Redskins pin hopes on Rypien Injured QB hasn't played in a month


The Washington Redskins season appears to rest on the tender right knee of quarterback Mark Rypien.

In the wake of coach Richie Petitbon's decision to yank Cary Conklin for veteran Rich Gannon in the third quarter of the 17-10 loss to the Miami Dolphins Monday night, the 1-3 Redskins hope they can get get Rypien back for Sunday's game against the New York Giants.

They haven't lost four straight since 1981, when Joe Gibbs started 0-5 in his first year as head coach.

Rypien, who hasn't worn shoulder pads since he suffered the knee injury a month ago in the second game of the year against the Phoenix Cardinals, will try to practice today.

If he can practice and his knee doesn't swell later in the week, he'll start.

Although Rypien said he expects to play, the Redskins have no idea if he's right.

"Until he gets on the field, we won't know. Nobody knows. I don't think he knows," Petitbon said.

Rypien went outside for the first time Friday and did some throwing, but Petitbon dismissed that workout as "pitch and catch."

Complicating the situation is the fact the injury was to his right knee. Since he plants his foot with that knee when he throws, it could be more difficult than if the injury were to his left knee.

All that trainer Bubba Tyer can say is that Rypien is "ready for the next step," which is to try to practice.

If Rypien can't go, Petitbon is likely to give Gannon his first start in a Redskins uniform.

Although Petitbon refused to make an announcement ("We'll try and keep the Giants guessing on that one"), all indications are that he'll go with the veteran.

Petitbon appears to be leery of young quarterbacks.

"I think what you have in Cary is a young quarterback. Young quarterbacks, no matter how you shake them, are still young quarterbacks. They do some things very well and they do some things you're not happy with," Petitbon said.

Conklin was stoic about his fate.

"I'm definitely frustrated. I guess that's the word," he said.

He said it was the first time in his career that he'd been benched.

"I guess it happens to the best of them sometimes. It's just one of those things. Nothing to get down about. I'm just going to keep battling back, keep my head up and keep working hard," he said.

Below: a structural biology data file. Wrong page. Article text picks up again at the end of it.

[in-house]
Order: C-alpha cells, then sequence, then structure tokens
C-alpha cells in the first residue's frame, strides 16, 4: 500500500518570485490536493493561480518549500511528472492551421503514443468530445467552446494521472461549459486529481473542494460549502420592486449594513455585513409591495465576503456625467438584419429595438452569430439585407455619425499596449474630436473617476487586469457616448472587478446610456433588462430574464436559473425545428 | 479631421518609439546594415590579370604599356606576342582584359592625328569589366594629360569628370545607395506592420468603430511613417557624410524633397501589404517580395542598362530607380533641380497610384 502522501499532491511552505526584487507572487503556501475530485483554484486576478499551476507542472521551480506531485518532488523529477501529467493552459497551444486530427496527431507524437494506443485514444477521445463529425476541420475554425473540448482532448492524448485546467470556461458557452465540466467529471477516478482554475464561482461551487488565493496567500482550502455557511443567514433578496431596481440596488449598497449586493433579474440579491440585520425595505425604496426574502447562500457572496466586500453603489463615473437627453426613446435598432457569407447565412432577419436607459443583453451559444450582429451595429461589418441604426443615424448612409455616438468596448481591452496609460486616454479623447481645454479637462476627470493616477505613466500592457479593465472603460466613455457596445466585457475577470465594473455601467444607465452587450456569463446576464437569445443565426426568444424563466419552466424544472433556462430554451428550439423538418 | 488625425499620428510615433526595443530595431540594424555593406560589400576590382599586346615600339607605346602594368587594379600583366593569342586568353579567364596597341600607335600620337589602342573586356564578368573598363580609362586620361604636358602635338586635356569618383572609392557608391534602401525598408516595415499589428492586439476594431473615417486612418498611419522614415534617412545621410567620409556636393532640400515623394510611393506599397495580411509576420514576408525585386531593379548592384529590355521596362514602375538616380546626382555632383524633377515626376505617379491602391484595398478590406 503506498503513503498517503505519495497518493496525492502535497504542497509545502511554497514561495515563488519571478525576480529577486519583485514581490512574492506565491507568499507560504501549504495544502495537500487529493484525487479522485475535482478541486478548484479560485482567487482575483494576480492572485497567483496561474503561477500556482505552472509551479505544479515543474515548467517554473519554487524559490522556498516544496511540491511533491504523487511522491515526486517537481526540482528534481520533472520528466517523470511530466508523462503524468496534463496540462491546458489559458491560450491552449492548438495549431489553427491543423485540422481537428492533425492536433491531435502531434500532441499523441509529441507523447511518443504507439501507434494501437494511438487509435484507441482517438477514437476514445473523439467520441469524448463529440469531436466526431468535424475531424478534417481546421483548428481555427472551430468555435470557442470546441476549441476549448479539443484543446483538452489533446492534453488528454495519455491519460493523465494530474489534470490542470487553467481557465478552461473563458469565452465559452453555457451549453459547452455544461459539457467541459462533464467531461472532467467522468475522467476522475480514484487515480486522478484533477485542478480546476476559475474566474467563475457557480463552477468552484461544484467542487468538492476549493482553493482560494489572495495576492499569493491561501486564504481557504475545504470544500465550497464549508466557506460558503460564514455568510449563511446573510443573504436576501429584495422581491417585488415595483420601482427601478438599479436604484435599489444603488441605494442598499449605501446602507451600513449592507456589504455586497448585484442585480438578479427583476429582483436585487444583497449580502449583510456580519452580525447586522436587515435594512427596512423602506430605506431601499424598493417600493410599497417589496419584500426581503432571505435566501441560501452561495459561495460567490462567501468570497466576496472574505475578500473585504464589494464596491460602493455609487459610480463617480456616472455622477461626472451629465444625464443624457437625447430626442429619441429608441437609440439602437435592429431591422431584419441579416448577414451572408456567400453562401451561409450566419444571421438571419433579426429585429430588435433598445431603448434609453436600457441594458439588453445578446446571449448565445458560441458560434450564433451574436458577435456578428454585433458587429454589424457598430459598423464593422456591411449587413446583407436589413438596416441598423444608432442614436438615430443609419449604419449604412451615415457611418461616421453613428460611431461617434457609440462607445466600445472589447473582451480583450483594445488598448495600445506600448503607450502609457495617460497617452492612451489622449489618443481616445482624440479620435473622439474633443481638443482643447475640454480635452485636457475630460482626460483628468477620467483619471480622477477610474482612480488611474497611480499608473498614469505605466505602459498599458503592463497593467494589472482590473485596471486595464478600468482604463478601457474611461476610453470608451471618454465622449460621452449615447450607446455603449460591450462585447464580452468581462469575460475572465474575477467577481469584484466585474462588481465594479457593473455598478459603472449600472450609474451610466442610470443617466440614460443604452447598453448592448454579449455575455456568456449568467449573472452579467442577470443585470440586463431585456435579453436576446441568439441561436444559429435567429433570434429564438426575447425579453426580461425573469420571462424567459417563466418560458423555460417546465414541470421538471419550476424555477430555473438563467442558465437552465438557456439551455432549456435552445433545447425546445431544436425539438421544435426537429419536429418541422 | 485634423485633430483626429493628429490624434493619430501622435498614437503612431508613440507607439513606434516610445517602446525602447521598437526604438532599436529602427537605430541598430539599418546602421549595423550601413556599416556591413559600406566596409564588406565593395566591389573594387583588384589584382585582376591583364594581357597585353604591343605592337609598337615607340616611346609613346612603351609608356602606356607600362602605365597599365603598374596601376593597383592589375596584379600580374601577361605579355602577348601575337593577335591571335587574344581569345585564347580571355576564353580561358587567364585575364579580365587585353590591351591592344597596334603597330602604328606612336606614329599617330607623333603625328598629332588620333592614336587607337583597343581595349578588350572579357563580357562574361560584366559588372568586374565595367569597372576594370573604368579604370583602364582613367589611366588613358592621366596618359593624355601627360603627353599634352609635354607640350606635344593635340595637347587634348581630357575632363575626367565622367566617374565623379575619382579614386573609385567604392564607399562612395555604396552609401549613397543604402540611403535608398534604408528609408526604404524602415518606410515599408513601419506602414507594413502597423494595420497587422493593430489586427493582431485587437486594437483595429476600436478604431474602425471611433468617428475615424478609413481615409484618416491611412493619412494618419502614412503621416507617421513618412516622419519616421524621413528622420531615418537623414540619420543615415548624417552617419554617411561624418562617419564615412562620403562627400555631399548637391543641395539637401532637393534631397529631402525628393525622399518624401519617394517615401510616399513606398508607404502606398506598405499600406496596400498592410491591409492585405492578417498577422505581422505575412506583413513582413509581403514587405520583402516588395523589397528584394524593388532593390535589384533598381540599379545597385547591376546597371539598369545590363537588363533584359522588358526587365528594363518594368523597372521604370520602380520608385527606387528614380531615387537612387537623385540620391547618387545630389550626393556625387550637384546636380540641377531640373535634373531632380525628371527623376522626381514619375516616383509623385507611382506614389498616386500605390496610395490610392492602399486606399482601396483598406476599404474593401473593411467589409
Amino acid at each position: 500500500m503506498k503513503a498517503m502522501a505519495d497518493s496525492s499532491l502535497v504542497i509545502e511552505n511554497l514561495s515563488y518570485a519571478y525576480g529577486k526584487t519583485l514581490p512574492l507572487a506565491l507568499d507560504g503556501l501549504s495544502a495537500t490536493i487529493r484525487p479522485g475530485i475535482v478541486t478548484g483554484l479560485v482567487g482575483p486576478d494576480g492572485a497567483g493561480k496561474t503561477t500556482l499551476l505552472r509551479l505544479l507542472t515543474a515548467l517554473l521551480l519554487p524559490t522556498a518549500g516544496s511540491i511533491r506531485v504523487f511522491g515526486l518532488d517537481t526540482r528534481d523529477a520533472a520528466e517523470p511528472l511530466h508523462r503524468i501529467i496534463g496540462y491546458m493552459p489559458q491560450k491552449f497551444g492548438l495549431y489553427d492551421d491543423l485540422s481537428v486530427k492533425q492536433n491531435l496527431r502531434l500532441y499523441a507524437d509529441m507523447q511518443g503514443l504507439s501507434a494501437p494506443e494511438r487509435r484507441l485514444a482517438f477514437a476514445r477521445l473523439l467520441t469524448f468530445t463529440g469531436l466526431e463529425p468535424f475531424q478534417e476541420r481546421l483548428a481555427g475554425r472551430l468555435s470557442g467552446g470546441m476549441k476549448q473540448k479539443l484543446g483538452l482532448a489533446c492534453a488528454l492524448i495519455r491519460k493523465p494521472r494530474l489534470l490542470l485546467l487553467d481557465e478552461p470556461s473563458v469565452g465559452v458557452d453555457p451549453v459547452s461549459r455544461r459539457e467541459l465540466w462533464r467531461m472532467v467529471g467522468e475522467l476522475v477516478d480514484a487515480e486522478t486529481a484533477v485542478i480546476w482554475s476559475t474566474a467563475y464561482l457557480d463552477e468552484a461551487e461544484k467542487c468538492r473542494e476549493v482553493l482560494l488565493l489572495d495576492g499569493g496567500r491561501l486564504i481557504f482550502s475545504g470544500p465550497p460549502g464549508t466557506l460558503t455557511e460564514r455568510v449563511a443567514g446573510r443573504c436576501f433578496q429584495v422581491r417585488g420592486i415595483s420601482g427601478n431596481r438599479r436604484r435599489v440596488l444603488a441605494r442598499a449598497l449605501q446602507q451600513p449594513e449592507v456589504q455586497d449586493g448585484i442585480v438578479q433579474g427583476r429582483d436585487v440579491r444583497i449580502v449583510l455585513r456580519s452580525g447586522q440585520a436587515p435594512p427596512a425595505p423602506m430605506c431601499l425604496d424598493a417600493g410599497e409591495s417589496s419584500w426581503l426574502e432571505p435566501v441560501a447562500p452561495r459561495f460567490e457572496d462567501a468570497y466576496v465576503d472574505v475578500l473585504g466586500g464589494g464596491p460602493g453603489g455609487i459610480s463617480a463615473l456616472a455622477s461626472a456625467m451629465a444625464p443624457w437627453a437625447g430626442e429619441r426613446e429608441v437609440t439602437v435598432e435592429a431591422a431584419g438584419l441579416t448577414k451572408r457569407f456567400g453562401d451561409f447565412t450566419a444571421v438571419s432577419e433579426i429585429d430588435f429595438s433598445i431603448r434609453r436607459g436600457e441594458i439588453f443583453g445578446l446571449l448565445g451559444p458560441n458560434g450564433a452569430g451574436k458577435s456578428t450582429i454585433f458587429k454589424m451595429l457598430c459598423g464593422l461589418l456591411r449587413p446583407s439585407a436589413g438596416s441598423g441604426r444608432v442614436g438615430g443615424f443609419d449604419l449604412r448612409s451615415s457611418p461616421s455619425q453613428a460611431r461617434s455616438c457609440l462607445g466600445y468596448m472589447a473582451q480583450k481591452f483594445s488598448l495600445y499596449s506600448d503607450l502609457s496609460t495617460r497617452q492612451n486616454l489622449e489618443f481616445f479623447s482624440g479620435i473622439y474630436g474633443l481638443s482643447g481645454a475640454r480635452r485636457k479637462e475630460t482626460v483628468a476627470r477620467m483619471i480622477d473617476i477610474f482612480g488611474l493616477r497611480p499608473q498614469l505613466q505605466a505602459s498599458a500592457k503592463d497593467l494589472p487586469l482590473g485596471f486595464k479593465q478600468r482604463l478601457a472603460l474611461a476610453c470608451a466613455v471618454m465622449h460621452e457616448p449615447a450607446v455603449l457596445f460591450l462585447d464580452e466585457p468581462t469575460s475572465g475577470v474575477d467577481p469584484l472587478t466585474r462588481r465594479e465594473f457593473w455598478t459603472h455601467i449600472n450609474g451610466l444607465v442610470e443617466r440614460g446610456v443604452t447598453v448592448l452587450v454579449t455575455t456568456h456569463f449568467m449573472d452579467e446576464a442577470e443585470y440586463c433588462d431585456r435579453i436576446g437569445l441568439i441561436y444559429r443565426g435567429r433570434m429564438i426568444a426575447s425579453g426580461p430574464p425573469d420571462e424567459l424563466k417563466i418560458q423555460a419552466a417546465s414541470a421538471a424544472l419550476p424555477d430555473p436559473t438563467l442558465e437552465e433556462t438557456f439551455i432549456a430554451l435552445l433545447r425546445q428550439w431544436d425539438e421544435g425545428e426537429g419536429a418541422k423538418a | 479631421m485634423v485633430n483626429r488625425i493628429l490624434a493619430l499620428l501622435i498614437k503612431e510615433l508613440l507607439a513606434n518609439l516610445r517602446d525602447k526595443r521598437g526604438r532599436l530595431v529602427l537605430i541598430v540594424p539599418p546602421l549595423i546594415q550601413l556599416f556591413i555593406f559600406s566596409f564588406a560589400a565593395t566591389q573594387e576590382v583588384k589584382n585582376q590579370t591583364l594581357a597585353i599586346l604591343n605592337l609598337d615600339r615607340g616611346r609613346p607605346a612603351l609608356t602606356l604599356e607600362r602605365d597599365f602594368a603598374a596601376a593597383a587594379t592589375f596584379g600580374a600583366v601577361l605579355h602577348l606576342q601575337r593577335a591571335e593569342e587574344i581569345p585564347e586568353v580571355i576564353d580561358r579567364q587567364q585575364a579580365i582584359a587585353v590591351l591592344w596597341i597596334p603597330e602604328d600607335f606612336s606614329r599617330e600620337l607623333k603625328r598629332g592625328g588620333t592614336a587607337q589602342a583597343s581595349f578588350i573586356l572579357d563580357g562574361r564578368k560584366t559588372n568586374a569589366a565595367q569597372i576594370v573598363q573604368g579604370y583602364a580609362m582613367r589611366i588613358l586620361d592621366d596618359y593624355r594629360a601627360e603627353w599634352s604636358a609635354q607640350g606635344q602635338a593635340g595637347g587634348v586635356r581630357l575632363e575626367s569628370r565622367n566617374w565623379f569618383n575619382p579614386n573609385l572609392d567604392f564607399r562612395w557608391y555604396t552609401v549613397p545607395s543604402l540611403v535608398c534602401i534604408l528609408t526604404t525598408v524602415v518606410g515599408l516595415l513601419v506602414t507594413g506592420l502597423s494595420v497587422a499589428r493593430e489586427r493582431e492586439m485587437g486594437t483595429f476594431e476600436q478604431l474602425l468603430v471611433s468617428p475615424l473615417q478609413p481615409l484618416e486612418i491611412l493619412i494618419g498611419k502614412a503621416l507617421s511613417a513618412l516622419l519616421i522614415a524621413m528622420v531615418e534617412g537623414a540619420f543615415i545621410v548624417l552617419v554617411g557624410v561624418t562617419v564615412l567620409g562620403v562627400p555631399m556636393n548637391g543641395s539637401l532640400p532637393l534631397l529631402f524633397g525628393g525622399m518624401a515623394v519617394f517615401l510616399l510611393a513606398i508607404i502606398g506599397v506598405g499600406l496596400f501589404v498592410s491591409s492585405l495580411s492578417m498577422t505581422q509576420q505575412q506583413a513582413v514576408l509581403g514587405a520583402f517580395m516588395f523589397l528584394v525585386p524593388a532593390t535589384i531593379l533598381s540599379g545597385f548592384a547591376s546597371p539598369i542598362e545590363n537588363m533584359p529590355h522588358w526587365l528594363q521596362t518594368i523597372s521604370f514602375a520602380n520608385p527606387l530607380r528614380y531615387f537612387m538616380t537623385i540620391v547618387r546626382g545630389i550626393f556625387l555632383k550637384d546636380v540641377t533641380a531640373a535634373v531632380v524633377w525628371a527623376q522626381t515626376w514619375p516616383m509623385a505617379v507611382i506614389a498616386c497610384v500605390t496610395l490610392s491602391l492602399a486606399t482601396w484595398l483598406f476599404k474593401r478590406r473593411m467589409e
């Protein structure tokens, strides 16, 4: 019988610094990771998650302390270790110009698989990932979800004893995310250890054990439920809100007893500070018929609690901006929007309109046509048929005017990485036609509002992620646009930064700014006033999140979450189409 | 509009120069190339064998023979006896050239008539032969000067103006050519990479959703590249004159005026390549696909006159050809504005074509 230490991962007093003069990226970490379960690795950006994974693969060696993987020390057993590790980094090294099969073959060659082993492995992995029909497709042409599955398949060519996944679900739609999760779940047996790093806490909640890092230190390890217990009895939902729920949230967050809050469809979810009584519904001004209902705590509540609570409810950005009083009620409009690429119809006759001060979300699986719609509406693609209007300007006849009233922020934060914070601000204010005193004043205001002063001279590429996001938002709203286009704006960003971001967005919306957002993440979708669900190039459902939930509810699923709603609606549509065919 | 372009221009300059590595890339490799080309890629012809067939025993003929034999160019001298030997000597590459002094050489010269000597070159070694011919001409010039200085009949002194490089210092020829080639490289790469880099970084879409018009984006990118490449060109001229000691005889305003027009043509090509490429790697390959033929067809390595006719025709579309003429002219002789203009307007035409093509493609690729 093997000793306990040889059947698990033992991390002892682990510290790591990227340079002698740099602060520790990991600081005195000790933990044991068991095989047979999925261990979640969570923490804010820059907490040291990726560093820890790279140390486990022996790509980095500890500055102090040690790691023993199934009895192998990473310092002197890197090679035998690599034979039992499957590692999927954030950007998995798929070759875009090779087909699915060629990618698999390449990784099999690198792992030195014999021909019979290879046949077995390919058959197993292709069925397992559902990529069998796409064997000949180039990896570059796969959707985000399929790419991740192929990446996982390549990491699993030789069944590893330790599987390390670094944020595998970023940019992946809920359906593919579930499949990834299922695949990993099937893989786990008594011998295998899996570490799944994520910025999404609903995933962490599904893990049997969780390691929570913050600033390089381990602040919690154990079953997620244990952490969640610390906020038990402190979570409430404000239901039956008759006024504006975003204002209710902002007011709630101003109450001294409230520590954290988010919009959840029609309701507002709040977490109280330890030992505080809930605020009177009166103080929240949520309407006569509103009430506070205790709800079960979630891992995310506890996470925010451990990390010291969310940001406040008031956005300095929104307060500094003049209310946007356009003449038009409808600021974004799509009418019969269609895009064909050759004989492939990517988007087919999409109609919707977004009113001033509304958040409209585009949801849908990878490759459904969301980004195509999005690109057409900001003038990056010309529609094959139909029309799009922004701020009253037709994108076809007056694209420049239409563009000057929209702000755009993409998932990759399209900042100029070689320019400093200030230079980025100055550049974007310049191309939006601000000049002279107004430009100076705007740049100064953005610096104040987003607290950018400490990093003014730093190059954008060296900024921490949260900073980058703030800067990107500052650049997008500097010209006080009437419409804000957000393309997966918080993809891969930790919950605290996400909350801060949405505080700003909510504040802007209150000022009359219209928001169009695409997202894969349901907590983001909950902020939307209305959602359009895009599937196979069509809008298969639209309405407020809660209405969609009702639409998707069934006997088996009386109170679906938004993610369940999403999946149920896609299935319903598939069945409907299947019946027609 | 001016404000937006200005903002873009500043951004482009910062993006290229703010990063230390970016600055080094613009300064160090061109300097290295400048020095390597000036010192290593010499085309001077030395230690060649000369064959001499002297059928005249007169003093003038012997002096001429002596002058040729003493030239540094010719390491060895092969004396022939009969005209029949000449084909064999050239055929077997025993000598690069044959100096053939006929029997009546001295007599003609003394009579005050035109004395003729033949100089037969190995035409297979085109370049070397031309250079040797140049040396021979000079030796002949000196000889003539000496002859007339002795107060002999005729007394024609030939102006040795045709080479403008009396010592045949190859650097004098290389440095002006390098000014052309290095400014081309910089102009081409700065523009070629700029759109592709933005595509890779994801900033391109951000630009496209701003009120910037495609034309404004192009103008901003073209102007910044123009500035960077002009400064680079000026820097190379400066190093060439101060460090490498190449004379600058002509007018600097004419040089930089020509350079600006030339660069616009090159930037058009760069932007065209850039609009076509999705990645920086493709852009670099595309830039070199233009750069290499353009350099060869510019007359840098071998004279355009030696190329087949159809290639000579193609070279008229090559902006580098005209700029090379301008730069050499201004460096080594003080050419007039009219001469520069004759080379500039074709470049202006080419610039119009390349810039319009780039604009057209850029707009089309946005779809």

When Conklin was asked if he could have anticipated being benched, he said: "Sure, if I was having a real bad game or threw a bunch of interceptions. That wasn't the case, I don't think. I was surprised. That's a decision a head coach makes sometimes. You have to live with it."

Rypien had completed 13 of 22 for 109 yards when he got the hook. He wasn't intercepted, but the Redskins were trailing 14-3.

He said the benching won't hurt his confidence.

"I still have all the confidence in the world," he said.

Petitbon telegraphed that he wasn't happy with Conklin in August when the Redskins traded for Gannon.

They said at the time the move was made because they were unhappy with third-stringer Chris Hakel, who was later cut, and was no reflection on Conklin. It's now obvious, though, that Petitbon wanted a veteran backup behind Rypien.

Petitbon also didn't show much confidence in Conklin when he virtually ran out the clock at the end of the first half even though the Redskins had a third-and-four at their 38 with a minute left. Petitbon let the clock run, and by the time Conklin threw a first-down pass, there were 26 seconds left. They got to the Miami 42 with a second left in the first half, but Chip Lohmiller just missed a 59-yard field goal.

Petitbon defended the move to play it safe at the end of the first half because the Redskins were due to receive the second-half kickoff.

"The worst thing we could have done was give the ball back to [Dan] Marino [before halftime]," he said.

Although Gannon put together a 75-yard touchdown drive in the fourth quarter and has the mobility to scramble, he couldn't move the team when the Redskins had two possessions starting on their 7- and 29-yard lines in the last four minutes of the game.

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